McBride-Smith has produced five award-winning recordings, She is a member of the National Storytelling Network’s Circle of Excellence and a recipient of the John Henry Faulk Award for Outstanding Contributions to Storytelling.

Hogansville native Carol Cain will reprise her role of the festival’s master of ceremonies. For 18 years, she has performed as Rosie the Riveter, sharing with audiences of all ages the stories of women workers in World War II. During the summer of 2008, she served as emcee and as a teller for the Georgia Showcase at the National Storytelling Network Conference in Gatlinburg, Tenn.

In the fall of 2011, Utah’s Timpanogos Storytelling Festival welcomed Cain to the national stage. She also appeared in BYU TV’s “What’s Your Story?” a documentary with Donald Davis filmed on North Carolina’s Ocracoke Island.

An experienced educator, she now spends a good portion of her summers telling stories for Vacation Reading Programs throughout the state. She has released her first collection of stories, “Alive in Hogansville,” on CD and DVD.

Area musicians will be providing entertainment before some sessions. On Friday night, LaGrange College students will perform at 7 p.m. Pianist David Fountain will be featured before the 2 p.m. Saturday afternoon session, and Anna Howington will play guitar and sing at 7 p.m. Saturday. The annual Dulcimer Troupers performance will be at 8:30 a.m. Sunday.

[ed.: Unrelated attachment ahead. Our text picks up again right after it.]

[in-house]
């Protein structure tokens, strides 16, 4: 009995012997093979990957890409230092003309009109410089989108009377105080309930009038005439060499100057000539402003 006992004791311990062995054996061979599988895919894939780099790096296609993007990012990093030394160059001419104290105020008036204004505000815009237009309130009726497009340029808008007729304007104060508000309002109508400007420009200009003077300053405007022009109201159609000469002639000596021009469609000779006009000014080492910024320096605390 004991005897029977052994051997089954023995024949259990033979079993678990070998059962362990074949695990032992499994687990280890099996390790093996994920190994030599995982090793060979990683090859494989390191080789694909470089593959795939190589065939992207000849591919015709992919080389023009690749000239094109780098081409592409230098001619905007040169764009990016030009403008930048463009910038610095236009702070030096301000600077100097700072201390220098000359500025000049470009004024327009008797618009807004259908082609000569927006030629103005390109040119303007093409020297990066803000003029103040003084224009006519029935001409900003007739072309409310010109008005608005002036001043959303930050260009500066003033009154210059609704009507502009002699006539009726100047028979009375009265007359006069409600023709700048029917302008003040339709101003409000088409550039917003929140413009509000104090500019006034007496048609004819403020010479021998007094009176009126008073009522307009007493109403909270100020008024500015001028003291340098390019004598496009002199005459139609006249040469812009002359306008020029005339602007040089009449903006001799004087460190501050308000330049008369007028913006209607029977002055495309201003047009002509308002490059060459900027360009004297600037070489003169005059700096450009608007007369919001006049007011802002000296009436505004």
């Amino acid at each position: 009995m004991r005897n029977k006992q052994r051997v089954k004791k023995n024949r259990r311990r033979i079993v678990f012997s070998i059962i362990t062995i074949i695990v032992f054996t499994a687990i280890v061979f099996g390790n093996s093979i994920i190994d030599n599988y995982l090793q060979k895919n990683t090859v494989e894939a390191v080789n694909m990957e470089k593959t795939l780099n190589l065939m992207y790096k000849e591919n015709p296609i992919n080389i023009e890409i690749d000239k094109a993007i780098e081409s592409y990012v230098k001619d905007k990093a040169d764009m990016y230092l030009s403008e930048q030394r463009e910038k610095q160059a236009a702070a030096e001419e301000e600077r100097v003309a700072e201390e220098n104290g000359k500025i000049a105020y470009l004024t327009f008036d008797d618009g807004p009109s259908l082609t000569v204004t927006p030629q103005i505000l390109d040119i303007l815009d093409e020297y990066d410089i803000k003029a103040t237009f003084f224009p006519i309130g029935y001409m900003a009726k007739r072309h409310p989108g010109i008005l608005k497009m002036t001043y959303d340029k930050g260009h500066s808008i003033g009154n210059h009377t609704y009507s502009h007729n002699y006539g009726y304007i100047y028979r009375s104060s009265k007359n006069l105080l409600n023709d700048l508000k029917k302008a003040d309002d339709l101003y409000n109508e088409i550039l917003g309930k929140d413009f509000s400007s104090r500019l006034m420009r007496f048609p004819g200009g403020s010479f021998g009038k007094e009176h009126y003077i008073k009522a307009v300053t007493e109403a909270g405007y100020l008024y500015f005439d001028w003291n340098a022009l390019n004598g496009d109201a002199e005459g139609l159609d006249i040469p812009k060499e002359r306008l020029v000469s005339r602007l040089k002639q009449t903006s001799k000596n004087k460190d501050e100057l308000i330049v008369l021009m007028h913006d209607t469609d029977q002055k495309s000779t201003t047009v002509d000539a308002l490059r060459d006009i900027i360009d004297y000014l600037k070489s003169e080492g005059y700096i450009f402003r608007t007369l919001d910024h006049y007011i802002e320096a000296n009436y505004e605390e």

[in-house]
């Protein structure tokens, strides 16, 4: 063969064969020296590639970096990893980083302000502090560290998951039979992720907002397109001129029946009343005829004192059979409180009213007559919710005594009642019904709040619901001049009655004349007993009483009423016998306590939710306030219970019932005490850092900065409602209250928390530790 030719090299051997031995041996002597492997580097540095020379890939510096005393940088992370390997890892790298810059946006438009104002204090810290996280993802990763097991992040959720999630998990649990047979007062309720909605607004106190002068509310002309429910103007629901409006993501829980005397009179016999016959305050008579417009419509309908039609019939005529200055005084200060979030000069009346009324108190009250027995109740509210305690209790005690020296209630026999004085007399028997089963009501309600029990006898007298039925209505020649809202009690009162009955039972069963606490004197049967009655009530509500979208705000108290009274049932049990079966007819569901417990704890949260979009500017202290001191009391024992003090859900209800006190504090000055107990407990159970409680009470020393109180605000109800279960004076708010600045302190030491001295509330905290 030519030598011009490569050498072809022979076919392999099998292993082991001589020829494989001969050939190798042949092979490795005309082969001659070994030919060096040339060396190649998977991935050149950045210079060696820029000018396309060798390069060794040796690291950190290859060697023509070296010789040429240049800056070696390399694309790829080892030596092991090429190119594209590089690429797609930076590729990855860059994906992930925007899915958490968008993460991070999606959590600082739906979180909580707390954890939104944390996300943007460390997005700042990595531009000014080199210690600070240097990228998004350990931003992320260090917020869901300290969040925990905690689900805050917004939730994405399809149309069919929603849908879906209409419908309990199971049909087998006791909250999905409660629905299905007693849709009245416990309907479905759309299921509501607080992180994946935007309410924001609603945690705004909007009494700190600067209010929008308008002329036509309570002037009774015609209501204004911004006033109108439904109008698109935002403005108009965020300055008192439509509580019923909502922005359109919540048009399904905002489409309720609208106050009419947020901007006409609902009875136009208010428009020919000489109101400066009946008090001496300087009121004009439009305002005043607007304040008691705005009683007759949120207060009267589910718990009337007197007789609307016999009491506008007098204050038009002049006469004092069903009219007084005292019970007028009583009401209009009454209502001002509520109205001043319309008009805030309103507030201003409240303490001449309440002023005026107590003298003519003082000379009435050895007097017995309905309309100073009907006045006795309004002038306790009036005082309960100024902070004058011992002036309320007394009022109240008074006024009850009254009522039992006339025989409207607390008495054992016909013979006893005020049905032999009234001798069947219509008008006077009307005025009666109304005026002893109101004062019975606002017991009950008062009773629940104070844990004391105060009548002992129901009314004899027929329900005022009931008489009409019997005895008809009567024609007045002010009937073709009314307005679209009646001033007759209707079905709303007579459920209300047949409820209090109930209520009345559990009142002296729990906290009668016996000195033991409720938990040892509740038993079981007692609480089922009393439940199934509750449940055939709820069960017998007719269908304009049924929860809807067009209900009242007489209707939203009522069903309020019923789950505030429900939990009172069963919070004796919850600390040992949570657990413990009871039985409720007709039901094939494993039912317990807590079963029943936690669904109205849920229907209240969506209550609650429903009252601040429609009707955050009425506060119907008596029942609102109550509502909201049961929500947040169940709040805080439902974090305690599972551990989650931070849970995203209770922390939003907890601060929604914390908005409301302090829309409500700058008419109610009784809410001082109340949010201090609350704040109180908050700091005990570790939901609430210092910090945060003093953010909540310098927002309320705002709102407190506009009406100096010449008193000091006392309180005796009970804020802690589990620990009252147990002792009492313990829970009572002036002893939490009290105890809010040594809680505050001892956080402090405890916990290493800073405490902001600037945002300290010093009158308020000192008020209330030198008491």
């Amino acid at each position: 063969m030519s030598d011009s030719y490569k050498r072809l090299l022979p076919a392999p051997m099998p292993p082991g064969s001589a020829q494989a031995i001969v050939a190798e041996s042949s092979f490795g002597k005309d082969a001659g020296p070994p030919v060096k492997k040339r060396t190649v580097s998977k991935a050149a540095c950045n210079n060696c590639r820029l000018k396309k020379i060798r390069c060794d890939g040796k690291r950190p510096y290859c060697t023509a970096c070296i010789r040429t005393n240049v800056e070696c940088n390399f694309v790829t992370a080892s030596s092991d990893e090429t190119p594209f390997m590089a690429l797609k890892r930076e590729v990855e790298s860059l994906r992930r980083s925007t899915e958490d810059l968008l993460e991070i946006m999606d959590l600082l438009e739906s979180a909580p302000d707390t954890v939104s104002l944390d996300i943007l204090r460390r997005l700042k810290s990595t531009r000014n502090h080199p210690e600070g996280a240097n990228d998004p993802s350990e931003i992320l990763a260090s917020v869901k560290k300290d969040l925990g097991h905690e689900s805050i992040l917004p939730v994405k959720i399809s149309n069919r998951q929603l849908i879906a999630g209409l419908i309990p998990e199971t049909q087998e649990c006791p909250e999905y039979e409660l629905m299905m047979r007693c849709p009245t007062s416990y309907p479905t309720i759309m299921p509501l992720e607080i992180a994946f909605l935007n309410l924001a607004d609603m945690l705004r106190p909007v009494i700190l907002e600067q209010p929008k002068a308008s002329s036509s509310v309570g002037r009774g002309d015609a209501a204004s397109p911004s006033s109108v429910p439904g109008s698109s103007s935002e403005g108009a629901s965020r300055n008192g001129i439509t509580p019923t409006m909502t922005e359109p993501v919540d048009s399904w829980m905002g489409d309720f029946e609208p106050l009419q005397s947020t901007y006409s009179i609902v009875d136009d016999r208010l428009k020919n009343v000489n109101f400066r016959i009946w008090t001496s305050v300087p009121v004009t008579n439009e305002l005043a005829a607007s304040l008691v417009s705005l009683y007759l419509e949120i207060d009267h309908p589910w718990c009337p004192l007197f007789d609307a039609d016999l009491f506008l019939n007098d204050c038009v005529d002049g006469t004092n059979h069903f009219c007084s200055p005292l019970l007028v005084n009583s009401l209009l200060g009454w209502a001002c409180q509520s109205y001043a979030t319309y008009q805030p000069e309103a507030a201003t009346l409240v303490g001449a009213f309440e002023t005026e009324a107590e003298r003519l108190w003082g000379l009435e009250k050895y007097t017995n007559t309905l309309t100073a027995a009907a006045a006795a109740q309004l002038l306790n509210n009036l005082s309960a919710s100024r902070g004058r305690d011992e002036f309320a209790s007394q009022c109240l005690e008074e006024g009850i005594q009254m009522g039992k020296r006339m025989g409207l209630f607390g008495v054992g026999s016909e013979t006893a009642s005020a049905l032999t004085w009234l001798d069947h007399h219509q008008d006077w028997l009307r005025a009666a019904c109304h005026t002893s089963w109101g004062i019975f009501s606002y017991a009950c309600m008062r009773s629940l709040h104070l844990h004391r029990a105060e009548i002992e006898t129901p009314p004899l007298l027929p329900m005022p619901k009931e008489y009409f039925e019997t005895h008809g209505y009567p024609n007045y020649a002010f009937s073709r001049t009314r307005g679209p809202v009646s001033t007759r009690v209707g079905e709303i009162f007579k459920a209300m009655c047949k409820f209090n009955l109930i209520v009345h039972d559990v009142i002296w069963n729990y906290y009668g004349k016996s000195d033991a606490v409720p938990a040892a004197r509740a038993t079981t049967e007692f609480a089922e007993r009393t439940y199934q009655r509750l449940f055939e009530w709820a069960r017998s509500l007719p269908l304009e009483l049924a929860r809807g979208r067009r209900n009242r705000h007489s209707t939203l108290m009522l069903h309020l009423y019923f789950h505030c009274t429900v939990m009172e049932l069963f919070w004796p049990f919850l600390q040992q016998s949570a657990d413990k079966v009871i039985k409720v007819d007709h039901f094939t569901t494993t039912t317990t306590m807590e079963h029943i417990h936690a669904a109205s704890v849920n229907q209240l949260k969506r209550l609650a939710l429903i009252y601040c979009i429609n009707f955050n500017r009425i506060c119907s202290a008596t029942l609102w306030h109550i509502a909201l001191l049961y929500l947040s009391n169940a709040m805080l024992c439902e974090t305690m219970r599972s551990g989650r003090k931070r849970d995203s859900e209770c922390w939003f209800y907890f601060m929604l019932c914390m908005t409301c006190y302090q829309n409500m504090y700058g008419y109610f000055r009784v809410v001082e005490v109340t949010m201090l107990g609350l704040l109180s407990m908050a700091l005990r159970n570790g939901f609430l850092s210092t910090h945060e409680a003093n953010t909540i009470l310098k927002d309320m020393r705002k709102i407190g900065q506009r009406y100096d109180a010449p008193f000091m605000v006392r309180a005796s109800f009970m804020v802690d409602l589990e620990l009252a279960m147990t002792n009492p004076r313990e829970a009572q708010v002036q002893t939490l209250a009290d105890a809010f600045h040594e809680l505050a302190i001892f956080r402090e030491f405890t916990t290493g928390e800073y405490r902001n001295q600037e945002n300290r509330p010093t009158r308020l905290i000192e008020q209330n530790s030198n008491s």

The Azalea Storytelling Festival has been recognized as one of the oldest such festivals in the state of Georgia. It received the Leadership Award from the National Storytelling Association, and has been recognized by the Southeast Tourism Society as one of the Top 20 Events in the 12 Southeastern states.

It has drawn patrons from 26 states and three foreign countries.

Last year, the event and its three founders – Pat Gay, Evelyn Jordan and Joyce Morgan Young – were named winners of the Troup County Tourism Visionary Award, presented by the LaGrange-Troup County Chamber of Commerce.

Tickets are $35 for the full festival, $15 for Friday evening, $30 for Saturday, $10 for Saturday morning and Saturday afternoon, and $15 for Saturday evening. Student tickets can be purchased at a discount, and admission is free Sunday morning.

Tickets will be available at the door or by calling (706) 882-9909.